Now. Let’s say that…oh, I’ll pick on Ruth… sees something I’m doing and is moved to tell me I need to cut it out. I may be just as disgruntled at her bringing it up, but I’m going to be more inclined to listen and hear her out because I’ve known her for a long time; there’s a good history behind us of mutual understanding and respect.
    And I think this is where, again, I start being leery whenever I hear anyone loudly yelling about anything. I could certainly look at Christianity and say that there are things lacking. I could look at any number of people/entities and use my judgement and immediately jump in to fix. But that is equally likely to backfire. Instead, what I must do is resolve to work on my own self first and do my homework in building relationships and caring for people around me before I start telling them what to do.
    Not, mind, that I’m trying to argue with you or say you are not doing these things. I’m trying to explain my viewpoint a bit better, not gainsay you.

  • breckinwood says:

    Yep, I’d totally agree with you there.
    I think I had more in mind some obvious, glaring examples. Like this: We’ve got this guy in our city who stands on the street corner and hands out Christian tracts to people as they walk by. If you don’t take one, he starts loudly, publicly embarassing you, telling you it’s your last chance, and you are going straight to hell. I could say to him, though I don’t know him, “You aren’t showing the love of Christ.” He doesn’t know my heart, or that I already do profess faith, and yet he is telling me I am going to hell. He is condemning the work God is doing in me.
    And he probably won’t listen, true, because he doesn’t know me. He probably wouldn’t if he did know me. But it would be ok to say something.
    Or, we could look at some of the churches out there who say they are Christian, and live according to their faith, but their faith is so warped that they use prostitution as a ministry tool, or hurt their children.
    Or there are churches like Fred Phelp’s church where the people picket soldier’s funerals, and are incredibly cruel to the lost “in the name of Christ.” To say to groups and their adherents like these that their walk is bringing disrepute on the name of Christ would not be out of the bounds of Christian propriety and love. Some may listen and repent. At the very least, by saying something, we’ve cleared our consciences, and we’ve distanced ourselves from evil perpetrated in the name of God.
    Then, I know women in our neighborhood who profess to love Jesus, have the WWJD bumperstickers on their car, but every chance they get they are sleeping with another guy, cussing, and acting vulgar. If they want to talk to me about their faith, I might have a thing or two to say about it, too. Faith without works is dead.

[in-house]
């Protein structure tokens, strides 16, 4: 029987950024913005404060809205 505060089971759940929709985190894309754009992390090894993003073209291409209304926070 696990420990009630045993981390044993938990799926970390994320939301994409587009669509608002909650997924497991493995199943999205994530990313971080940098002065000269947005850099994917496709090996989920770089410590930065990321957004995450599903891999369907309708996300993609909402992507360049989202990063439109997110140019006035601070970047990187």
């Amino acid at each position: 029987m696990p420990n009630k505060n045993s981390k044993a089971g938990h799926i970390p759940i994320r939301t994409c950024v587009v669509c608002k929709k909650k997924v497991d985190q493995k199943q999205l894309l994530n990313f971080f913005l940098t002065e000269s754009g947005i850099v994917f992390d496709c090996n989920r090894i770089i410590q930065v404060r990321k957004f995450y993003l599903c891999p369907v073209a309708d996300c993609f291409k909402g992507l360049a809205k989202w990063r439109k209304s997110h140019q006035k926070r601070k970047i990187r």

And I totally agree with you about working to get the plank out of my own eye before seeking to help someone else. But that’s the key- work on getting it out, and then help. The helping is still there. And by working on my own sin, I will have hopefully learned a great deal of humility and patience, because weeding out sin is a painful, humbling, time-consuming experience.

  • DT says:

    Those two questions were meant to be rhetorical– which I guess doesn’t trasnslate well in LJ-land.
    My point was, we each need to examine our faith and who we think God is in light of Scripture. If what we are calling faith doesn’t match what He calls faith, and if who we worship doesn’t match Who He claims to be, then our faith is futile.
    And yes, we are called towards unity. This unity is also supposed to extend to coming into full agreement about exactly what the relationship He has called us into looks like. And i know that you and i do not agree here on some key points.
    Unfortunately, “agreeing to disagree” has always grated, and in fact seemed contrary to Christ’s teachings to me.
    My prayer is that all who are called by Him may come to a fullness of the Truth– myself included.

  • DT says:

    I see this in a lot of relationships, though, and I think too much of it can be traced to the fact that people are enamoured with romance, not true love.
    Too right. We confuse philos or eros when Chist is saying “agape.” It was a whole new application of that word when He used it. Every sinner understands eros and philos– lust and brotherly love and affection. These are human love.
    But Jesus wants us to love like God can you believe it???
    And the only way we can know that Love is if He loves through us. We can’t just work that one up on our own.